What's the Dirt on Soil? Why Biology's Important

What's the Dirt on Soil? Why Biology's Important


Whether you work in a garden or in an office, everyone deals with dirt at some point in their day. From washing fresh produce, kicking mud off your boots, or even just watering houseplants. You might even think that your garden is just FILLED with dirt. We talk a lot about dirt and soil here at Purple Cow Organics, and a lot of folks tend to use those terms interchangeably. But here’s the thing: Dirt isn’t soil. When you clean lettuce and see some brown bits at the bottom of your sink, that’s dirt. Soil is a complex ecosystem that is present in our everyday lives. It makes life on earth possible, so it’s obvious why it’s so important!

Many people think of soil and dirt as the same thing, but that couldn’t be further from the truth. When you plant a garden in dirt, what happens? Your plants might develop and grow for a short time, but you will quickly see signs of deficiencies. Stunted growth, yellowing leaves, and decreased yields are all signs that your soil, might not actually be soil. Even after adding fertilizer to try and support your garden’s growth, plants are unable to support strong root growth when they’re growing in dirt. When you grow in soil, plants explode with life. Not only are your yields bigger, but your produce tastes better and contains more nutrients, making them better for you!

Now, we’re down to the nitty gritty. Soil and dirt aren’t the same. So what is the ACTUAL difference between dirt and soil? It sounds like a simple solution, but the real difference between soil and dirt, is biology. When we talk about ‘biology’ we refer to the billions of living organisms that are present in each handful of healthy soil. These organisms perform many important roles in your soil including breaking down organic matter, aerating the soil, increasing soil’s water-holding capacity, and sequestering carbon from the atmosphere. On a large scale, these benefits can prevent flooding and erosion, as well as runoff into local waterways. With more healthy plants sequestering carbon in the soil, healthy soil can also actively combat climate change! The beneficial microbes in our soil directly affect the health of our plants by digesting minerals and nutrients, and making them available to your plants!

Microbes come in contact with every input your plants consume. Soil that contains diverse beneficial biology supports plants by making a complete spectrum of nutrients available. This is where the living element of soil is so important! When your soil contains little to no microbes, or only has a limited number of species, your plants can’t take in the essential nutrients they need.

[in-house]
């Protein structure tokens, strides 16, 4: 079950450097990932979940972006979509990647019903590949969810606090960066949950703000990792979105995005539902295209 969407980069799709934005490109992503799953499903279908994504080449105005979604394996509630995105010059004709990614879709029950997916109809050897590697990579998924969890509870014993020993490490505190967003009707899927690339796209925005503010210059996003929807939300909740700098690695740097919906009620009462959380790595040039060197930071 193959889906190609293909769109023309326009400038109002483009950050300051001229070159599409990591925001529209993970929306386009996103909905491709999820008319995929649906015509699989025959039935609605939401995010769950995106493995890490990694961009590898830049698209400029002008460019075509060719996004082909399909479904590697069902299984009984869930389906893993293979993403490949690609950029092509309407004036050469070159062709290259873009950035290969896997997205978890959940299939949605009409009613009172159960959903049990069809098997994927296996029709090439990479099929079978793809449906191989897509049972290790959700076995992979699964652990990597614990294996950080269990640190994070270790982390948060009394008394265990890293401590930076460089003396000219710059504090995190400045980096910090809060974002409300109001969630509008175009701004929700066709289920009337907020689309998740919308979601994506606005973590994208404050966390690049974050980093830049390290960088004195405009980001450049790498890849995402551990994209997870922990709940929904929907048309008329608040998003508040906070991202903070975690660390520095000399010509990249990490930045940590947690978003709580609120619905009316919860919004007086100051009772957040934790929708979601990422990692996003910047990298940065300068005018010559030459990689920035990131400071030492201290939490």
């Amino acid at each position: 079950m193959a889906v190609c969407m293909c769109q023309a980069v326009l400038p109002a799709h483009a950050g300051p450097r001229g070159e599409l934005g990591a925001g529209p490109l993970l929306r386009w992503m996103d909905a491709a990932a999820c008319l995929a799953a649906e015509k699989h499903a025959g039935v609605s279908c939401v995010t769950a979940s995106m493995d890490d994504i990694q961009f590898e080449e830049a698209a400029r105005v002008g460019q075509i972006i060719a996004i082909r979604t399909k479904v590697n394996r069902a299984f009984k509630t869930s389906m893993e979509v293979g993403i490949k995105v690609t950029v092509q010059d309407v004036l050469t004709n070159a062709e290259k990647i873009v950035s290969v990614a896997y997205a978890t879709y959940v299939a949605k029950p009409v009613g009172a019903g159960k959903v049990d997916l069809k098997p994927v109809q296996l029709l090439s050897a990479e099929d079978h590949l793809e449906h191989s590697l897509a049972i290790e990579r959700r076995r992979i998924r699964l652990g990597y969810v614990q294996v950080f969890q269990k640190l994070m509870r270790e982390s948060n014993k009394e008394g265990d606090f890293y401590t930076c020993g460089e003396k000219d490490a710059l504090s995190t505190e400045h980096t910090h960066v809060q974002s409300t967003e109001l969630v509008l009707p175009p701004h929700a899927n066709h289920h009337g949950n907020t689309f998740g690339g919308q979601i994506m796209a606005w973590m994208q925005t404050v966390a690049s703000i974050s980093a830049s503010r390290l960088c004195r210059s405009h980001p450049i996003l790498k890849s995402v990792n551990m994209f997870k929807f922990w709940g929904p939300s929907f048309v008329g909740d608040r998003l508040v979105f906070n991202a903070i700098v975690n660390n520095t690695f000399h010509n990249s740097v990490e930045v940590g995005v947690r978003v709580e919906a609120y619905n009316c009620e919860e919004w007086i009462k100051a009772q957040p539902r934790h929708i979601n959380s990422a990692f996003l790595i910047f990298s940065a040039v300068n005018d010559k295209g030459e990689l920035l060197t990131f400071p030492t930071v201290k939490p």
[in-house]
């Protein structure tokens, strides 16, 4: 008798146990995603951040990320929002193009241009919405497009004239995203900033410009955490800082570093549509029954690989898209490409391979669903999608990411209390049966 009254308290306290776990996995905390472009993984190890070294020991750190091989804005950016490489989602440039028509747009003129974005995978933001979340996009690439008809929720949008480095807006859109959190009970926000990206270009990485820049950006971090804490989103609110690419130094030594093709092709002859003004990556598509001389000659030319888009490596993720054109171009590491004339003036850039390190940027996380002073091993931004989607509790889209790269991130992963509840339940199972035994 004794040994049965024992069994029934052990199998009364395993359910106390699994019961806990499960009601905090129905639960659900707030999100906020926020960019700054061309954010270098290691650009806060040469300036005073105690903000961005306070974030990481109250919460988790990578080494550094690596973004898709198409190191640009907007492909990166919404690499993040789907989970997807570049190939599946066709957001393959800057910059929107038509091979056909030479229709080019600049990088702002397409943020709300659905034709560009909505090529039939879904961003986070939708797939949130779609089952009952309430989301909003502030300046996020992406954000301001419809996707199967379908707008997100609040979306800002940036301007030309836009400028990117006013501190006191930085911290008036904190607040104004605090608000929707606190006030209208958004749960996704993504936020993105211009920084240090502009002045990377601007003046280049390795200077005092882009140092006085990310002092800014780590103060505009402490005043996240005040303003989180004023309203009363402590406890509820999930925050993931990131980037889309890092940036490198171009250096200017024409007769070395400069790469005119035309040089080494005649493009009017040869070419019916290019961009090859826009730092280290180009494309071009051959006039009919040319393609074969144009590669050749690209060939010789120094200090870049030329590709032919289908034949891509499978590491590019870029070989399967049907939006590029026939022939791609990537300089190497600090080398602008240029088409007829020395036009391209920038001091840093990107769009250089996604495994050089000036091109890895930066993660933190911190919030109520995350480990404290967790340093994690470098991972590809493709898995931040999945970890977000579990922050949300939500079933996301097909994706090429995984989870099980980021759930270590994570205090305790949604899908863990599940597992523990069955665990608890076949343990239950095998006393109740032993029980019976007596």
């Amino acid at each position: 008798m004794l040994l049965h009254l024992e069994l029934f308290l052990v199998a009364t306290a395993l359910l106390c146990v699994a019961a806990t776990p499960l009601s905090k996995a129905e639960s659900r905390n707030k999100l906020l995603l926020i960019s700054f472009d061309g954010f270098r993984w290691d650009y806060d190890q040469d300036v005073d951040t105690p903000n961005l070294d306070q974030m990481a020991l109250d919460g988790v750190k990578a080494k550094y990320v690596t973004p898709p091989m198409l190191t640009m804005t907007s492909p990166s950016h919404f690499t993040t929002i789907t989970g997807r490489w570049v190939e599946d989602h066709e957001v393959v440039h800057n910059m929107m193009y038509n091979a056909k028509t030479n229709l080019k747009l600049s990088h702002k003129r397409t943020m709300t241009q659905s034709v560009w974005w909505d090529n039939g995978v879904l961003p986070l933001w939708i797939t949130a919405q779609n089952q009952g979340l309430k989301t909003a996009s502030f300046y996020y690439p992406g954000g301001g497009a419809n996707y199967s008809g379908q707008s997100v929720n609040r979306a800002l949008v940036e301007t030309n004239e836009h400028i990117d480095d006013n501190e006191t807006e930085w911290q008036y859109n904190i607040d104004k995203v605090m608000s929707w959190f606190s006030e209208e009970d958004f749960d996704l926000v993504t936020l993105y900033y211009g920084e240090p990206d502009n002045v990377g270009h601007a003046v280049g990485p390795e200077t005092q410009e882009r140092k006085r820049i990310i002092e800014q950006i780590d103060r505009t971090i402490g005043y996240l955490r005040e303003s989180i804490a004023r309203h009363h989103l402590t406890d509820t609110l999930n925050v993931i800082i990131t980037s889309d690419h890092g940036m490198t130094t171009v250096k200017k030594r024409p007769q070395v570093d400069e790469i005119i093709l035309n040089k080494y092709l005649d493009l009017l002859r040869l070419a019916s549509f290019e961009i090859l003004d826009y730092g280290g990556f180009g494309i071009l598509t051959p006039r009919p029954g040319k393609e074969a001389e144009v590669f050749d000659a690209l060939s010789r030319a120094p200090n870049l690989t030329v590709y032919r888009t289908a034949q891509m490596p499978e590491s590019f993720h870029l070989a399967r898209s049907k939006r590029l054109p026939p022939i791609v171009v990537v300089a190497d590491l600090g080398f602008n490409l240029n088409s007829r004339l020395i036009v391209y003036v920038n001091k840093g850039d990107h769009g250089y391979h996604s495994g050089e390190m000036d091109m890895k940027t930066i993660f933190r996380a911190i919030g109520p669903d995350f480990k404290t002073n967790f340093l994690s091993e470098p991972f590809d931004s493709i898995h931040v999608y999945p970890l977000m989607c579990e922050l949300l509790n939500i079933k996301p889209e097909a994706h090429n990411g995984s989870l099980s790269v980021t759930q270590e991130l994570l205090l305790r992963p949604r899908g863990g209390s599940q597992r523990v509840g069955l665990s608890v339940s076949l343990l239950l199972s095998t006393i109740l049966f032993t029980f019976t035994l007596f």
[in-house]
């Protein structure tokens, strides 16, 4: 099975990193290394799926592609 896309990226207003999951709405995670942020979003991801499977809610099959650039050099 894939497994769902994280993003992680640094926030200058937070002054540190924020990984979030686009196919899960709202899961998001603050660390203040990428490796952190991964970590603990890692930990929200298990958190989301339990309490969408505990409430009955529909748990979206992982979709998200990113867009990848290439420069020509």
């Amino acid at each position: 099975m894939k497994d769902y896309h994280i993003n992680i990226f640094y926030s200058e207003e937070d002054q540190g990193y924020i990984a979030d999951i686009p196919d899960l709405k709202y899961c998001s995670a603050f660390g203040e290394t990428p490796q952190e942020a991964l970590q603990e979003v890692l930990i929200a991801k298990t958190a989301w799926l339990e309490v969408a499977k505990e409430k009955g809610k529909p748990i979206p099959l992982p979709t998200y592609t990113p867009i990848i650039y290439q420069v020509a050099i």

There are many ways to support and rejuvenate the biology in your soil, even allowing you to turn dirt back into high quality soil. Adding compost is the gold-standard, since it not only returns biology, but it provides rich nutrients and organic material to improve overall soil quality. Activated Compost not only adds in diverse biology and organic matter, but is also inoculated with a rock and sea mineral complex, amending your soil with a complete spectrum of essential micronutrients and trace minerals. You can also try a liquid biological, such as our Purple Cow CX-1, to add broad-spectrum biology in an easy-to-use liquid concentrate, and return quality to your soil.

The true difference between soil and dirt isn’t just in the name. When we describe soil as a living ecosystem, that’s exactly what it is. There are millions of species of microbes, bacteria, and fungi, that are present in healthy soil. These organisms create a shifting, living, environment that works with your plants to grow heathier produce and richer soil. Though dirt may contain the minerals and organic material that’s present in soil, without the living element of soil, plants can’t thrive.

For more information on turning your dirt into soil, supporting diverse biology, and growing healthier plants, you can contact us here!